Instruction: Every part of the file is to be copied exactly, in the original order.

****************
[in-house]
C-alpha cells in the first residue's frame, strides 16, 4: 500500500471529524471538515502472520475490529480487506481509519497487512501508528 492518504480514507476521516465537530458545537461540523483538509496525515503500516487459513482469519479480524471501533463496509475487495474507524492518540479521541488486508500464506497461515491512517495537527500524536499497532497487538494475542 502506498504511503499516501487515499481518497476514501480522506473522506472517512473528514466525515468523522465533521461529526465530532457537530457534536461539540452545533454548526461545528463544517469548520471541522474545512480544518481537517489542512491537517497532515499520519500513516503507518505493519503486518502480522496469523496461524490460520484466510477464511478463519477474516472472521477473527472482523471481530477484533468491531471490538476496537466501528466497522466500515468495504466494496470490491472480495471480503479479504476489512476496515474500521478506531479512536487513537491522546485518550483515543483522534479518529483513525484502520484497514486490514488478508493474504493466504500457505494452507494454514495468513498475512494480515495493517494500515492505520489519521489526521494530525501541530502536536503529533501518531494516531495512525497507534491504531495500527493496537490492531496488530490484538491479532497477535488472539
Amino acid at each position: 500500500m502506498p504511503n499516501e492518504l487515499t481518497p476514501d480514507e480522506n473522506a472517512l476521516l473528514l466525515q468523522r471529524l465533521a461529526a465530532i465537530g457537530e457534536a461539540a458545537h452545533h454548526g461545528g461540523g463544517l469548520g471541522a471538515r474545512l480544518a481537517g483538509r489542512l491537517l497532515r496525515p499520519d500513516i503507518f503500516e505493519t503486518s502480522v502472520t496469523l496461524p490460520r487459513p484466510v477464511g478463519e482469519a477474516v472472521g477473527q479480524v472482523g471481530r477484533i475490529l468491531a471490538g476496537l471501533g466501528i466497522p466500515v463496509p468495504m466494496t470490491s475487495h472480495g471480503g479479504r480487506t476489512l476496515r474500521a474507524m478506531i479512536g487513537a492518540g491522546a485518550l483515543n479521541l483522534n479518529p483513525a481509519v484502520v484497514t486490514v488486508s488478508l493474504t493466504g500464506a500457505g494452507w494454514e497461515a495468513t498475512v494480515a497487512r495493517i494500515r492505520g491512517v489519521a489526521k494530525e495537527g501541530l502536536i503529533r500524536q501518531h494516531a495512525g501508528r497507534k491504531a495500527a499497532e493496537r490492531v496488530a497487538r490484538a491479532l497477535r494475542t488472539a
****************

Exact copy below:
[in-house]
C-alpha cells in the first residue's frame, strides 16, 4: 500500500471529524471538515502472520475490529480487506481509519497487512501508528 492518504480514507476521516465537530458545537461540523483538509496525515503500516487459513482469519479480524471501533463496509475487495474507524492518540479521541488486508500464506497461515491512517495537527500524536499497532497487538494475542 502506498504511503499516501487515499481518497476514501480522506473522506472517512473528514466525515468523522465533521461529526465530532457537530457534536461539540452545533454548526461545528463544517469548520471541522474545512480544518481537517489542512491537517497532515499520519500513516503507518505493519503486518502480522496469523496461524490460520484466510477464511478463519477474516472472521477473527472482523471481530477484533468491531471490538476496537466501528466497522466500515468495504466494496470490491472480495471480503479479504476489512476496515474500521478506531479512536487513537491522546485518550483515543483522534479518529483513525484502520484497514486490514488478508493474504493466504500457505494452507494454514495468513498475512494480515495493517494500515492505520489519521489526521494530525501541530502536536503529533501518531494516531495512525497507534491504531495500527493496537490492531496488530490484538491479532497477535488472539
Amino acid at each position: 500500500m502506498p504511503n499516501e492518504l487515499t481518497p476514501d480514507e480522506n473522506a472517512l476521516l473528514l466525515q468523522r471529524l465533521a461529526a465530532i465537530g457537530e457534536a461539540a458545537h452545533h454548526g461545528g461540523g463544517l469548520g471541522a471538515r474545512l480544518a481537517g483538509r489542512l491537517l497532515r496525515p499520519d500513516i503507518f503500516e505493519t503486518s502480522v502472520t496469523l496461524p490460520r487459513p484466510v477464511g478463519e482469519a477474516v472472521g477473527q479480524v472482523g471481530r477484533i475490529l468491531a471490538g476496537l471501533g466501528i466497522p466500515v463496509p468495504m466494496t470490491s475487495h472480495g471480503g479479504r480487506t476489512l476496515r474500521a474507524m478506531i479512536g487513537a492518540g491522546a485518550l483515543n479521541l483522534n479518529p483513525a481509519v484502520v484497514t486490514v488486508s488478508l493474504t493466504g500464506a500457505g494452507w494454514e497461515a495468513t498475512v494480515a497487512r495493517i494500515r492505520g491512517v489519521a489526521k494530525e495537527g501541530l502536536i503529533r500524536q501518531h494516531a495512525g501508528r497507534k491504531a495500527a499497532e493496537r490492531v496488530a497487538r490484538a491479532l497477535r494475542t488472539a